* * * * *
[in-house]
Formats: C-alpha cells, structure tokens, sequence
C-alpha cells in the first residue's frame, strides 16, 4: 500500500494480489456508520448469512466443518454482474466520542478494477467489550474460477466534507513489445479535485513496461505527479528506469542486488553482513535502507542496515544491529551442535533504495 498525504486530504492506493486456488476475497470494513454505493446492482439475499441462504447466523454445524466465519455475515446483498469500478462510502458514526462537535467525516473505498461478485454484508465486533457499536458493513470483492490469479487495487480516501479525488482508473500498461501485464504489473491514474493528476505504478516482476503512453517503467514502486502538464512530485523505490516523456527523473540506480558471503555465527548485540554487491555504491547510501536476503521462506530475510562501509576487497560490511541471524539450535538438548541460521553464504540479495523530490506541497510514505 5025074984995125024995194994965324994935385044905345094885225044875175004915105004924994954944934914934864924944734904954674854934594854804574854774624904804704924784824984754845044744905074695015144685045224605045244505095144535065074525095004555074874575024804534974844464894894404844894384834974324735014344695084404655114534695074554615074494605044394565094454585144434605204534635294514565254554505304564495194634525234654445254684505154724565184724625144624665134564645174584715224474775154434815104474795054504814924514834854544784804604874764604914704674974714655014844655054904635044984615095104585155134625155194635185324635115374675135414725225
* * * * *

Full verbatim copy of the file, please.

[in-house]
Formats: C-alpha cells, structure tokens, sequence
C-alpha cells in the first residue's frame, strides 16, 4: 500500500494480489456508520448469512466443518454482474466520542478494477467489550474460477466534507513489445479535485513496461505527479528506469542486488553482513535502507542496515544491529551442535533504495 498525504486530504492506493486456488476475497470494513454505493446492482439475499441462504447466523454445524466465519455475515446483498469500478462510502458514526462537535467525516473505498461478485454484508465486533457499536458493513470483492490469479487495487480516501479525488482508473500498461501485464504489473491514474493528476505504478516482476503512453517503467514502486502538464512530485523505490516523456527523473540506480558471503555465527548485540554487491555504491547510501536476503521462506530475510562501509576487497560490511541471524539450535538438548541460521553464504540479495523530490506541497510514505 5025074984995125024995194994965324994935385044905345094885225044875175004915105004924994954944934914934864924944734904954674854934594854804574854774624904804704924784824984754845044744905074695015144685045224605045244505095144535065074525095004555074874575024804534974844464894894404844894384834974324735014344695084404655114534695074554615074494605044394565094454585144434605204534635294514565254554505304564495194634525234654445254684505154724565184724625144624665134564645174584715224474775154434815104474795054504814924514834854544784804604874764604914704674974714655014844655054904635044984615095104585155134625155194635185324635115374675135414725225